Garr wants you to master your story and statistics so that you can be free to rif on your subject matter, take tangents, and engage your audience in a completely original and provocative way.

Martial Arts Implications: A martial artist must figure out his/her body. They must also study their style vehemently. But when it comes time to become a martial artist all of that has to be loosened for self expression.

Technique must come from instinct, sincerity, and right reason. Everything that makes an artist what they are should be expressed in every technique. A kata, when done with meaning, should be unique and unrepeatable.

Two Analogies: The Mountain and the Tree

There are two major takeaways from the connection between Garr’s speech and the martial ways, and both have a natural analogy that can be used to explain them.

The Tree – The different martial art styles are often said to be different branches of the same tree. Bruce Lee used this analogy from time to time and I am a big fan of it. However, we can also use this to visualize ‘art’ as a whole.

Artists, no matter how they express themselves, are branches of the same tree. Furthermore, practitioners of Jazz, Zen, Ichibana, Tea Ceremony, Painting, Jujitsu, etc can all benefit from the wisdom of masters like the ones cited above.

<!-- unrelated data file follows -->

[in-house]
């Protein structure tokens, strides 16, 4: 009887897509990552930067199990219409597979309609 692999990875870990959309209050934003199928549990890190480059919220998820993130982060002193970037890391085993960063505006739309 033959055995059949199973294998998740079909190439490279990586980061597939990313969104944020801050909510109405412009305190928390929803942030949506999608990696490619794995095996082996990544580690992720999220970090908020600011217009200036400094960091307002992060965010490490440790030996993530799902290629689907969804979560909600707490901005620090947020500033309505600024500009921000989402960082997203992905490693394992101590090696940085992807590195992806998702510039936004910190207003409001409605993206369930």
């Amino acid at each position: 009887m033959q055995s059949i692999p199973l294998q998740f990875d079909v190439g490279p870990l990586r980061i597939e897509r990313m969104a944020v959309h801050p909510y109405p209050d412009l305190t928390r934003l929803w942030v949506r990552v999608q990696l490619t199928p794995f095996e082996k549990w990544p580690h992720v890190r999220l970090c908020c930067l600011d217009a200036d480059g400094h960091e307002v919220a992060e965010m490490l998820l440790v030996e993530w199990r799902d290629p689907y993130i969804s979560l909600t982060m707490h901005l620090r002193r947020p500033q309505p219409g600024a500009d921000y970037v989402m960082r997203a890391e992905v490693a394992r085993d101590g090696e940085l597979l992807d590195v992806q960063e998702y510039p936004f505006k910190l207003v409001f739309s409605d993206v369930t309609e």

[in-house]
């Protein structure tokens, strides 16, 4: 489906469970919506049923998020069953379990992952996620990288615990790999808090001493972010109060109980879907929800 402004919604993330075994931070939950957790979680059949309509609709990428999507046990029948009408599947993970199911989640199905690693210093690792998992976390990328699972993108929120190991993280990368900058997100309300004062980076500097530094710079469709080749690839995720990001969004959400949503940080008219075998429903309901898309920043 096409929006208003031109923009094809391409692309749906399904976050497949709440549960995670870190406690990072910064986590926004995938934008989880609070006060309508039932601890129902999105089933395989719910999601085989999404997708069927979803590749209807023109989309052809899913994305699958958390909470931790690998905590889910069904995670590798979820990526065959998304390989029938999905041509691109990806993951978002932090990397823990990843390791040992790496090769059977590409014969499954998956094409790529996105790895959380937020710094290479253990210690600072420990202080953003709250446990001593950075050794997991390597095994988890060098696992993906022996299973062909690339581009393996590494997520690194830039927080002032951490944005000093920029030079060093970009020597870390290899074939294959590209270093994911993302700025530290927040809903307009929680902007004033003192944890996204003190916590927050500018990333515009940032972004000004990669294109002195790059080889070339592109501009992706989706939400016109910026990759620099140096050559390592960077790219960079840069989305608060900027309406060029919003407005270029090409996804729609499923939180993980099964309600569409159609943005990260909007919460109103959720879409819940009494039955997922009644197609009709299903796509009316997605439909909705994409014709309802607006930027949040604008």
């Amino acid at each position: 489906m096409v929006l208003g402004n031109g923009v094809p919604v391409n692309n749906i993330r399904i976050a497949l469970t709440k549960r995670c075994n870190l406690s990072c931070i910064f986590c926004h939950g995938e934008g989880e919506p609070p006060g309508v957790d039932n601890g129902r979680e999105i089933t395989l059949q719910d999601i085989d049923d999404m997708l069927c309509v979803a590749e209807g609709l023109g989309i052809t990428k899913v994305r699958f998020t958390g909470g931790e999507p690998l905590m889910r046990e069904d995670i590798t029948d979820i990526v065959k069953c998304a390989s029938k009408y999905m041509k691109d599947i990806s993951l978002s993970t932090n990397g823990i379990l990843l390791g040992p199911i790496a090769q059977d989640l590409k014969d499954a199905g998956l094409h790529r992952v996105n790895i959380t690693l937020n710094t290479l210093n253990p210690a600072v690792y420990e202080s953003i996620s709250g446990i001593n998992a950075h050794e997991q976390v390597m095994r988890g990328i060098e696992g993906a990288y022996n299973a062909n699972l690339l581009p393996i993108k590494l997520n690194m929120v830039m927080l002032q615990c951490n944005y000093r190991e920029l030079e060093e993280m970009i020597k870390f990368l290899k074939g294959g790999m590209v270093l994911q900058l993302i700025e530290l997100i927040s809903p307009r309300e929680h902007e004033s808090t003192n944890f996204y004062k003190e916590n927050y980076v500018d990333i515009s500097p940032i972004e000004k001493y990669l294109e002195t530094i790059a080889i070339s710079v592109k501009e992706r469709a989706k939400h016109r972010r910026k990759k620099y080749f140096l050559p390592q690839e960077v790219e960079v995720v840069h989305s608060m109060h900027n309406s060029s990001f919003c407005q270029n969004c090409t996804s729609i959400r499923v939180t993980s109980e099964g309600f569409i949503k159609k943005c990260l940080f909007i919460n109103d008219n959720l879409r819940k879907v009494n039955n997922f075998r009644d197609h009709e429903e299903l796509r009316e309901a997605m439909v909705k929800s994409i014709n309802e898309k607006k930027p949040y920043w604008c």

The Mountain Even if all art is connected, why is it that masters always seem to draw similar conclusions? After all, Shunryu Suzuki sounds a lot like Morihei Ueshiba, who sounds a lot like Jigoro Kano.

The explanation for that lies in ‘the mountain’. No matter where you start at the base of a mountain, there is only one location to ultimately arrive at – the top. The top is a single point of enlightenment. Needless to say, very very few people make it there (arguably none). But, as you get closer, the territory one covers gets smaller. As things get smaller, there is bound to be some crossover for those who are traveling.

It’s quite possible that Suzuki, Ueshiba, and Kano all tread on the same ground, and would likely have much to discuss given the chance to sit down and enjoy some tea. Perhaps one day we can join in on the conversation too, but until then, let’s enjoy the journey!